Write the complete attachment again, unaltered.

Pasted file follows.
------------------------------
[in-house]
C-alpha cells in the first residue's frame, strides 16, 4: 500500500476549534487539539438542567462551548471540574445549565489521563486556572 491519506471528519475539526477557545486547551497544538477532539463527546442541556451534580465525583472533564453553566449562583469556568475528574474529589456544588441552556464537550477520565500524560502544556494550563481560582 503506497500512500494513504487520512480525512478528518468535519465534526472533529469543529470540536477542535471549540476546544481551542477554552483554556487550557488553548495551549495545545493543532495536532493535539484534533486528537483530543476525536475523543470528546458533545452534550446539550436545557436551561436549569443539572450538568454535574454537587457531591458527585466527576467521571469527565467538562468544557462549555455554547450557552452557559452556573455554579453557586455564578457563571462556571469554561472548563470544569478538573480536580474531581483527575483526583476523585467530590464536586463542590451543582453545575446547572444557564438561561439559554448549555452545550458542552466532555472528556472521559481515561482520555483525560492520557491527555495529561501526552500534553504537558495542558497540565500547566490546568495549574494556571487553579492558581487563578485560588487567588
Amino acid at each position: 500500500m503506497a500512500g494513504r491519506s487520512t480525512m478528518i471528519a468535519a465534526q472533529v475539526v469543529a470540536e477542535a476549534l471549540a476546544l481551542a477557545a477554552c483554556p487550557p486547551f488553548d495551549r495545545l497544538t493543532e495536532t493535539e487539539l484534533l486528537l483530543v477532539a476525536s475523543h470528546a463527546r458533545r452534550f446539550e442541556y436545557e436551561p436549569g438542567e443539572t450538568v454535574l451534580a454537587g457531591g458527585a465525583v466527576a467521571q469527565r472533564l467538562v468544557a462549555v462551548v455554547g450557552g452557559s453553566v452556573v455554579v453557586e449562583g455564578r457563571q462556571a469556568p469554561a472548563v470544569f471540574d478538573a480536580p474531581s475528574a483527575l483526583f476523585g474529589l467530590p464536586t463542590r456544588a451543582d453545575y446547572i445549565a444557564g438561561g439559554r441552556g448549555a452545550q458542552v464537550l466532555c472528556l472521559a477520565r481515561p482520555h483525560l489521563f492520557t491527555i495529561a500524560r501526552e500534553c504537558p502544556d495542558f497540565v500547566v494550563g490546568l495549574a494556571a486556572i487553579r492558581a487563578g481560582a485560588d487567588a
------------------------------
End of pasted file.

[in-house]
C-alpha cells in the first residue's frame, strides 16, 4: 500500500476549534487539539438542567462551548471540574445549565489521563486556572 491519506471528519475539526477557545486547551497544538477532539463527546442541556451534580465525583472533564453553566449562583469556568475528574474529589456544588441552556464537550477520565500524560502544556494550563481560582 503506497500512500494513504487520512480525512478528518468535519465534526472533529469543529470540536477542535471549540476546544481551542477554552483554556487550557488553548495551549495545545493543532495536532493535539484534533486528537483530543476525536475523543470528546458533545452534550446539550436545557436551561436549569443539572450538568454535574454537587457531591458527585466527576467521571469527565467538562468544557462549555455554547450557552452557559452556573455554579453557586455564578457563571462556571469554561472548563470544569478538573480536580474531581483527575483526583476523585467530590464536586463542590451543582453545575446547572444557564438561561439559554448549555452545550458542552466532555472528556472521559481515561482520555483525560492520557491527555495529561501526552500534553504537558495542558497540565500547566490546568495549574494556571487553579492558581487563578485560588487567588
Amino acid at each position: 500500500m503506497a500512500g494513504r491519506s487520512t480525512m478528518i471528519a468535519a465534526q472533529v475539526v469543529a470540536e477542535a476549534l471549540a476546544l481551542a477557545a477554552c483554556p487550557p486547551f488553548d495551549r495545545l497544538t493543532e495536532t493535539e487539539l484534533l486528537l483530543v477532539a476525536s475523543h470528546a463527546r458533545r452534550f446539550e442541556y436545557e436551561p436549569g438542567e443539572t450538568v454535574l451534580a454537587g457531591g458527585a465525583v466527576a467521571q469527565r472533564l467538562v468544557a462549555v462551548v455554547g450557552g452557559s453553566v452556573v455554579v453557586e449562583g455564578r457563571q462556571a469556568p469554561a472548563v470544569f471540574d478538573a480536580p474531581s475528574a483527575l483526583f476523585g474529589l467530590p464536586t463542590r456544588a451543582d453545575y446547572i445549565a444557564g438561561g439559554r441552556g448549555a452545550q458542552v464537550l466532555c472528556l472521559a477520565r481515561p482520555h483525560l489521563f492520557t491527555i495529561a500524560r501526552e500534553c504537558p502544556d495542558f497540565v500547566v494550563g490546568l495549574a494556571a486556572i487553579r492558581a487563578g481560582a485560588d487567588a